Asimov was a creative thinker, and a beloved science fiction author. Sad to say, he was not the best writer in the world, having no notion of character development and falling into cliche far too often. Having said that, it's possible to read Asimov's books with great enjoyment if you overlook these faux pas.
"The Naked Sun" is a continuation of "The Caves of Steel", introducing the detective pair Lije Bailey, human, and Daneel Olivaw, robot. In "Caves", the pair team up for the first time to solve the murder of a Spacer, an outworlder living on steel-clad, subterranean Earth. Based on their success, the duo are tapped to solve a murder mystery on Solaria, one of the Spacer planets, along with Aurora, that are the first extra-terrestrial settlements of human beings.
Solaria is a peculiar place. The invention of tri-dimensional television projection (which sounded futuristic when the novel was written but now sounds plausible) was adopted by the Solarians with fervor, so much so, that actual physical contact and presence is considered on par with bathroom subjects. The rich planet, with its lavish estates of orchards, factories or farms, is presided over by a limited number of Solarians who live in splendid isolation, surrounded by fleets of robots to run their enterprises. From status (only a few people and many robots) the Solarians first limited physical contact as a way of showing wealth, then it became a mania, a sort of agoraphobia, where breathing the air that is polluted by another's presence is considered more than a bit distasteful. Solarians are quite social--but all socializing is done via tridimensional projection. Only husbands and wives (and the occasional doctor) are ever tolerated up close.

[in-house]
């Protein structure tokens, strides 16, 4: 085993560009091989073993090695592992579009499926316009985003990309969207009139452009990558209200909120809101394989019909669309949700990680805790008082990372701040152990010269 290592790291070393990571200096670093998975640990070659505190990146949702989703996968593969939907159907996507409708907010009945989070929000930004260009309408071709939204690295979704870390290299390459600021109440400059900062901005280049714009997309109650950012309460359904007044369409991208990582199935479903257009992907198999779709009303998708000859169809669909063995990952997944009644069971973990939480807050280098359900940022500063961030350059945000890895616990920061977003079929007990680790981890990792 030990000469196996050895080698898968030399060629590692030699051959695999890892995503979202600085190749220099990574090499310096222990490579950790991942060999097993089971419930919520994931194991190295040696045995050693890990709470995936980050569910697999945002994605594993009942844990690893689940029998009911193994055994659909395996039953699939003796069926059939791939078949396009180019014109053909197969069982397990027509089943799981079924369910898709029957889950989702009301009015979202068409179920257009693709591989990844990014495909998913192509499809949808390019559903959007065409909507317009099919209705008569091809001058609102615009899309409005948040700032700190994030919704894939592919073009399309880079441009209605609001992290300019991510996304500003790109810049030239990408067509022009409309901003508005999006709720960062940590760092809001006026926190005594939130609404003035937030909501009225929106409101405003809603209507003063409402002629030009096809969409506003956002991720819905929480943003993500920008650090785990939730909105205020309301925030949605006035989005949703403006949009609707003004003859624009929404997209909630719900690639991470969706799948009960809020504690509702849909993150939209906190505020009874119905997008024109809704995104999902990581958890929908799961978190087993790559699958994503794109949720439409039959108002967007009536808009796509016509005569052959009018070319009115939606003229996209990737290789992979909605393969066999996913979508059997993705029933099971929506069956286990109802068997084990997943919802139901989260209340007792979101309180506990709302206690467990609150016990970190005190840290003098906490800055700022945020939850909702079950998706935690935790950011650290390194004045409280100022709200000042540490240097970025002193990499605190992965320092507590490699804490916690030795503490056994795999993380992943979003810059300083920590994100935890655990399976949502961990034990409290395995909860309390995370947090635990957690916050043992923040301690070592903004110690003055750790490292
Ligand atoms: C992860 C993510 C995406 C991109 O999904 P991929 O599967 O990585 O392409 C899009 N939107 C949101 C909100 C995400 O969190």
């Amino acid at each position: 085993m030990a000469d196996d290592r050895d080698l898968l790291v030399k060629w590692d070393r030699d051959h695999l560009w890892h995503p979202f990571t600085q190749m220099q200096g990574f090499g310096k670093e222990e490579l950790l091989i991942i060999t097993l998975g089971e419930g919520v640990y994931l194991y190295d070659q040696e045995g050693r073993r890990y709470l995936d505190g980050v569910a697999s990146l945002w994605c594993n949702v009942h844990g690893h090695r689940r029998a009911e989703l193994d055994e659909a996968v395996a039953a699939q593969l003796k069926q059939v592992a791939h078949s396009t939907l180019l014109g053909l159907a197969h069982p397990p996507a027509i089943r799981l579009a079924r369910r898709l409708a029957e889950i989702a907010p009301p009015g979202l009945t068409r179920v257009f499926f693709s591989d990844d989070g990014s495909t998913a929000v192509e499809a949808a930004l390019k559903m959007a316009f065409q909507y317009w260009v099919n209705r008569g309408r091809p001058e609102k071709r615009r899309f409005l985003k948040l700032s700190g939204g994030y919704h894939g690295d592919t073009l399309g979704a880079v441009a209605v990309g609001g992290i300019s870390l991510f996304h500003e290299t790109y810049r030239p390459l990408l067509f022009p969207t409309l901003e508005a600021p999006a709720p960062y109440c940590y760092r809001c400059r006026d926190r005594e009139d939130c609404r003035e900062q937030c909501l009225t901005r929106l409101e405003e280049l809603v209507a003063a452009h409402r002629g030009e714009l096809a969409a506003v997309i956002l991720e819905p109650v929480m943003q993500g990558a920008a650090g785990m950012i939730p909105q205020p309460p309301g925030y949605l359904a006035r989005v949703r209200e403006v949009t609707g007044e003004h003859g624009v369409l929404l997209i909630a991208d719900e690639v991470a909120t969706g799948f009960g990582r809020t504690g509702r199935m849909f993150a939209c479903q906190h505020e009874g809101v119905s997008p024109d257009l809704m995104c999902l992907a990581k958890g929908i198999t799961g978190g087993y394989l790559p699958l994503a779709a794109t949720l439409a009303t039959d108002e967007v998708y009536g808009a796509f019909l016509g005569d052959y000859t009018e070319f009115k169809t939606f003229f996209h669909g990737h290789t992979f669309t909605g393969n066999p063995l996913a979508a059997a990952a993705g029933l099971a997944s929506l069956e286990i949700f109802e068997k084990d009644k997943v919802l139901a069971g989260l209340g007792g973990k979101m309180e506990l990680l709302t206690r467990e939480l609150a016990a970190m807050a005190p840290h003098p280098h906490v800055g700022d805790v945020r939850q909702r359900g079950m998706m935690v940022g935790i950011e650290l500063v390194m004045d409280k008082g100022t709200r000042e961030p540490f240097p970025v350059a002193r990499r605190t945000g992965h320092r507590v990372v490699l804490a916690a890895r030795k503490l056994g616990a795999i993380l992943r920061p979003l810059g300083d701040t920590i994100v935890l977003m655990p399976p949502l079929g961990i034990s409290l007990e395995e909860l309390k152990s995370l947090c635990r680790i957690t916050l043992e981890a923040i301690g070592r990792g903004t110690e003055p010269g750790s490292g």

So, in a world where physical proximity and of course, sexual intercourse a necessary but unpleasant evil (they hadn't considered artificial implantation?) how does a MURDER occur if an individual could not stand to be in the presence of another and all robots are guided by the Three Laws and cannot harm a person? This is the puzzle Lije and Daneel are to solve. It's complicated by the disturbing presence of Gladia, the beautiful widow of the victim. She is the prime suspect, of course, but what was her motive?
Lije is sadly, cloned from the hard-boiled detective cliche like Sergeant Friday of "Dragnet", but less so in "Naked Sun" than "Caves of Steel." Gladia, however, is quite successful as the troubled woman. The plot of this book is intricate, and the novel flies by--a page-turner. Along with "The Gods Themselves", I think this is one of Asimov's best novels.